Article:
Saving in 2022: our six-step guide
2021 wasn’t the most straight-forward of years. With 2022 upon us, and hopefully some simpler times ahead to look forward to, it might be the perfect time to set a money-related new year’s resolution.
Now we’re no experts on new year’s resolutions, but we do know a thing or two about saving money. So with this in mind, we’ve put together a six-step guide to help you stick to your savings goals. That way, you can kick-start a year of good savings habits. Our members have also provided some helpful savings tips to help you stay on track.
1. Find your 'why'
The first step to sticking to your resolution is wanting to stick to it. So before you even choose your resolution, define why you’re setting it in the first place.
Do you want to save for something big, like a new car or an exciting getaway? Would you like to feel more financially secure by creating a safety net? Are you aiming for a major life change, like retiring or starting your own business?
Whatever your reason, keep it in mind during the following steps. It could help you focus on what’s important and stay motivated throughout the year.
Member tip – Save regularly and spend wisely – “Open a regular savings account that goes straight out of your bank account every month.”
2. Know your money
Gather your bank statements and take an honest look at how much you have and how much you’re currently spending. This will help you to be realistic about your resolution. For example, you won’t be able to save £300 a month if you only have £200 left in your account after bills and necessities.
Looking at your statements can be a daunting experience if you’re not used to it. But it’s important to face your finances head on. And even if you find you’ve got little to spare at the end of the month, that doesn’t mean you can’t set a money resolution.
If you’re concerned about your financial situation, please know that you’re not alone. Let us know about your money worries – we’re here to help.
Member tip – ‘Tax’ yourself each time you’re paid – “Tax yourself by saving a small percentage from your salary each time you’re paid – it adds up over time to spend on that special something.”
Stay focussed by setting one manageable goal. Otherwise, you could end up overstretching yourself or lacking motivation to hit every single target you’ve set.
There’s no one-size-fits-all savings goal, so it’s important to choose one that’s realistic for you. To help save more you might realise you can make changes like giving up your weekly takeout coffee, or cancelling that subscription to a streaming service you hardly use. Our savings calculator could help you decide how much you could save.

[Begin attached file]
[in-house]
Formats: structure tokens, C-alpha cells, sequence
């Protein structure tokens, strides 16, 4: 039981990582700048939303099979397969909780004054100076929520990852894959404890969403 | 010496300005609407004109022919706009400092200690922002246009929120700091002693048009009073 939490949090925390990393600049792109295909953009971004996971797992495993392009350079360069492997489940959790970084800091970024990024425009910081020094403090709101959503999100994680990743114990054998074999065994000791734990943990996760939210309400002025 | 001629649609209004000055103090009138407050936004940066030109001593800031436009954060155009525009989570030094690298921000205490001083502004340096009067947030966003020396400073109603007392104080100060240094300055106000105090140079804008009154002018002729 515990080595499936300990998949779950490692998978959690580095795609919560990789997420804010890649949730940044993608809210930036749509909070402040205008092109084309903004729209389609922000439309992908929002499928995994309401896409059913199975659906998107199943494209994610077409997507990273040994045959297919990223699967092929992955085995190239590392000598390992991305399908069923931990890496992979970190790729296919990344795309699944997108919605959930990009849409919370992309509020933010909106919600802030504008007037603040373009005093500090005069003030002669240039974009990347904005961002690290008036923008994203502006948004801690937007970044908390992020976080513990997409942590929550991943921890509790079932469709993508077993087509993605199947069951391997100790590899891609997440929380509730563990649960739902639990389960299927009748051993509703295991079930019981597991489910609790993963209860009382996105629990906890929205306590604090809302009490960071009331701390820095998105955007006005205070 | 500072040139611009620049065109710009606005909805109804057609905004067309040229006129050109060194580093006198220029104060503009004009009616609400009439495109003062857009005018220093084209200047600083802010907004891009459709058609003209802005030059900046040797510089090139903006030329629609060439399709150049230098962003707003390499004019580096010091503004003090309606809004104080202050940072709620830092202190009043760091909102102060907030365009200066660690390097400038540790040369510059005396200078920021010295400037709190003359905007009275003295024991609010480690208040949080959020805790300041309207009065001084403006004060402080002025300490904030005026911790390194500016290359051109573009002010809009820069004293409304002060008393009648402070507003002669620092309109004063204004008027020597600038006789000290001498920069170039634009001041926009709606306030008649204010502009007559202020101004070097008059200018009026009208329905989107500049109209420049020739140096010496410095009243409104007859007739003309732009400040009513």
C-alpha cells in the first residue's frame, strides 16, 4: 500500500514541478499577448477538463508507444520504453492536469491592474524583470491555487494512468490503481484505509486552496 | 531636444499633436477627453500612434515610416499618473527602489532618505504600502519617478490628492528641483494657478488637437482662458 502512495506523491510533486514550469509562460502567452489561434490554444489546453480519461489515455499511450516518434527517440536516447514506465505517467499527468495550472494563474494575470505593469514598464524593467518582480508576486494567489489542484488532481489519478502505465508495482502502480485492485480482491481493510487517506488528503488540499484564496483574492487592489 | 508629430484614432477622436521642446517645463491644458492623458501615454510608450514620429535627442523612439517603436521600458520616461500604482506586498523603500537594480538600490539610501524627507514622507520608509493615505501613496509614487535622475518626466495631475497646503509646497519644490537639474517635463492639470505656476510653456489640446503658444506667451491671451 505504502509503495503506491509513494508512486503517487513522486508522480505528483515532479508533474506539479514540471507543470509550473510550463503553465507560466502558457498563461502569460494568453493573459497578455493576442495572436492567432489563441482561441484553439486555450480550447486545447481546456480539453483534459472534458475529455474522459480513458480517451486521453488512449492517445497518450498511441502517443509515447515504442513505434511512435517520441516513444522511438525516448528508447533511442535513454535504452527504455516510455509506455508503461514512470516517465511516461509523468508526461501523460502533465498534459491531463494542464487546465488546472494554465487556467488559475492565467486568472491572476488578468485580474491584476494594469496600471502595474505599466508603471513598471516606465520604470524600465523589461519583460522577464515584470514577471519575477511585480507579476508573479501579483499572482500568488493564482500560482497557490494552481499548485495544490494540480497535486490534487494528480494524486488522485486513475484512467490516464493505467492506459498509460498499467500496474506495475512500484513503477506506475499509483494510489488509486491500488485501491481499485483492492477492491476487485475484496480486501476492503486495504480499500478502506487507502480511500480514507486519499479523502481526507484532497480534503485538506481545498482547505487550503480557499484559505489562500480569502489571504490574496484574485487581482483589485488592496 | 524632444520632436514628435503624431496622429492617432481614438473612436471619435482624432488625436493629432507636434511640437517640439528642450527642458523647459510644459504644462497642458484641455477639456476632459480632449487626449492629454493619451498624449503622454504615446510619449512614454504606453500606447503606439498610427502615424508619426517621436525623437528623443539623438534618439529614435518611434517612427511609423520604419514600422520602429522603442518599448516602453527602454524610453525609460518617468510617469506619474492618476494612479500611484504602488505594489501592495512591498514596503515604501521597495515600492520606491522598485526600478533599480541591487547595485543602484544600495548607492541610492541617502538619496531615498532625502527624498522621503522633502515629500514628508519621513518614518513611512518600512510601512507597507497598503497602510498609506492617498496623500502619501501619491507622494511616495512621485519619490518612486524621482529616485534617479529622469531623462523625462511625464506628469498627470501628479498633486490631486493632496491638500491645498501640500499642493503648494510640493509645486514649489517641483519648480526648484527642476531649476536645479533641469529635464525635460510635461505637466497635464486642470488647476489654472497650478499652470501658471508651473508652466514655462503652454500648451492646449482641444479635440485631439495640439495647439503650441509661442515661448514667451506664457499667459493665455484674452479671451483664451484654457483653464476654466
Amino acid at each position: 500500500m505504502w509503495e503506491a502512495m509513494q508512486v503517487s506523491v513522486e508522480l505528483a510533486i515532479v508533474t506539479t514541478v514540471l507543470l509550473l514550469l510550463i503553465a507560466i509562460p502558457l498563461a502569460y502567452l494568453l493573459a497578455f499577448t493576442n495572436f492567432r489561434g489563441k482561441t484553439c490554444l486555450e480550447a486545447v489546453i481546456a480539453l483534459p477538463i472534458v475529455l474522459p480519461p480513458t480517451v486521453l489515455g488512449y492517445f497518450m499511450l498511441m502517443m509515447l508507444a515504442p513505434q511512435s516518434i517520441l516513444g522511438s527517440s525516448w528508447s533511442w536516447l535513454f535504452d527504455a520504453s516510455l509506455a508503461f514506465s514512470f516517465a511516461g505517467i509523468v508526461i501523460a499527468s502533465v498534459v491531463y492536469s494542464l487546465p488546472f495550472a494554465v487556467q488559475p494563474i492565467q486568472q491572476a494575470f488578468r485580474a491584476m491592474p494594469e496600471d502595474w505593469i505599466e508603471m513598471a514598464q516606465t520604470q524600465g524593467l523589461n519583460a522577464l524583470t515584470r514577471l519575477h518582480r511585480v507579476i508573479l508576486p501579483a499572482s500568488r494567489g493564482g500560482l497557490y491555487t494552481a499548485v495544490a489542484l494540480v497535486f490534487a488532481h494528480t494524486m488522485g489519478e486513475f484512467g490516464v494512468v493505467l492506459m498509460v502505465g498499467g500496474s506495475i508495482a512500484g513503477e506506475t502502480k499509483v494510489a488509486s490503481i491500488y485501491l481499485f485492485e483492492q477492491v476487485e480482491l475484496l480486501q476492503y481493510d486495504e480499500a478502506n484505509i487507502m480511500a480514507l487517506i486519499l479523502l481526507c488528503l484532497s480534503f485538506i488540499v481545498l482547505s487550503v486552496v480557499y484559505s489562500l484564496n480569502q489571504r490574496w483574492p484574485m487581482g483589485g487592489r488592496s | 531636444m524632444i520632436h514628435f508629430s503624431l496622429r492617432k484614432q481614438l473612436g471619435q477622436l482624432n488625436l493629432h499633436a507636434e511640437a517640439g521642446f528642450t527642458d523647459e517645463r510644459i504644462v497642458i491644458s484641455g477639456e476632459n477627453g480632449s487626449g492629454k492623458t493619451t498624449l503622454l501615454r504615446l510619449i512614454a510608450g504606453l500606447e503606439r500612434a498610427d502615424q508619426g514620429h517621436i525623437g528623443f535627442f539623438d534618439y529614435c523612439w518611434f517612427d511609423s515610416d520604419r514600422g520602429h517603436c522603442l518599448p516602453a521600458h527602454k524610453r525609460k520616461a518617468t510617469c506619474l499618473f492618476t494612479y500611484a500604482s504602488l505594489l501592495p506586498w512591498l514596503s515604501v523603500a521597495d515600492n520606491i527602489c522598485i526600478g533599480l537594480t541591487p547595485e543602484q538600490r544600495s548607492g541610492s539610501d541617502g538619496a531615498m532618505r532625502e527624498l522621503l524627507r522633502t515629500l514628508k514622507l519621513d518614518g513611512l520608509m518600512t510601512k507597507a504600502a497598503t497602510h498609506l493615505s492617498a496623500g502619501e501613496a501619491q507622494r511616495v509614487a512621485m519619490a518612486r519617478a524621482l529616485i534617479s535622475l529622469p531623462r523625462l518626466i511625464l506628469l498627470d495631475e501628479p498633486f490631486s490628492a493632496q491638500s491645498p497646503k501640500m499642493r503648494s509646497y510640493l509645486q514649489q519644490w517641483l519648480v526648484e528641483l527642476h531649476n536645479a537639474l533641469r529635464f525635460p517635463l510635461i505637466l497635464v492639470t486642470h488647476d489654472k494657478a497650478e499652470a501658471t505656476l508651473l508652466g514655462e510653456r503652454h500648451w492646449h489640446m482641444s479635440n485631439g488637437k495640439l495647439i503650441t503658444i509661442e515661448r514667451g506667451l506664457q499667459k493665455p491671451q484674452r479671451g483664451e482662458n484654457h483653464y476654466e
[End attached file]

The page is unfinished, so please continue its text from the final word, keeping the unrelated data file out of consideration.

Even if you don’t have any extra cash to set aside, or luxuries to give up, try thinking outside the box. Your resolution could be to regularly compare utilities providers to make sure you’re getting the best deal possible, or selling clothes and other items you don’t really wear or need anymore. There’s no savings goal too small, and something is better than nothing.
Member tip – The age-old idiom of “Look after the pennies and the pounds will look after themselves” – A society member highlighted how even the smallest amounts can count towards something big: “In these financial difficult times my advice is to start of small when trying to save. Get a jar or tin and put small change into either and then gather it up each month and you can then put it into a savings account.”
4. Decide how it'll work
Now it’s time to get into the detail and set your rules. Here are a few things to think about when you’re deciding how it’s all going to work…
- If you’re saving a certain amount per month, will you open a savings account to keep it separate? How about setting up a standing order to automate your savings? How long will you be saving for?
- If you’re giving something up, how will you make sure that you don’t just spend this money on something else?
- If your goal is something like comparing utilities providers, when will you do this?
Setting rules will give you a clear idea of what you’re,, expecting from yourself – and it’ll make it harder for you to sneak ‘loopholes’ into your resolution later down the line!
Member tip – One LBS member found a novel way to save using just one type of coin - “I’ve never spent a £2 coin. I keep them until I have £10 then put them in a savings account. In the 24 years since the introduction of the coin we’ve had a good few holidays funded from the account and since the pandemic we’ve saved a good amount.”
5. Stay motivated
Don’t feel guilty – it’s natural for your enthusiasm to wear off as the year goes on. That’s why it’s important to plan for this early on.
The ‘why’ you defined in step one should help with this. For example, if you’re saving up for a car, you could try printing out a picture to stick up somewhere, or even setting it as your phone background. It can be your daily reminder of why you should stick to your resolution.
It might help to keep a regular eye on how much you’ve saved so far. Set a reminder on your phone to check your balance every month, or every three months, so that you can regularly see and celebrate what you’ve achieved.
6. Share your goals
Make yourself accountable by telling your partner, friend, or family member about your resolution. Or tell us! Drop us a comment on Facebook, Twitter or Instagram – we’d love to hear what you’re saving for and why.
This guide is intended as a summary only and does not constitute legal or financial advice given by Leeds Building Society. No reliance should be placed on this guide. We recommend that you seek independent legal advice and/or financial advice if you have any questions or queries.
 Members tips submitted via the October Newsletter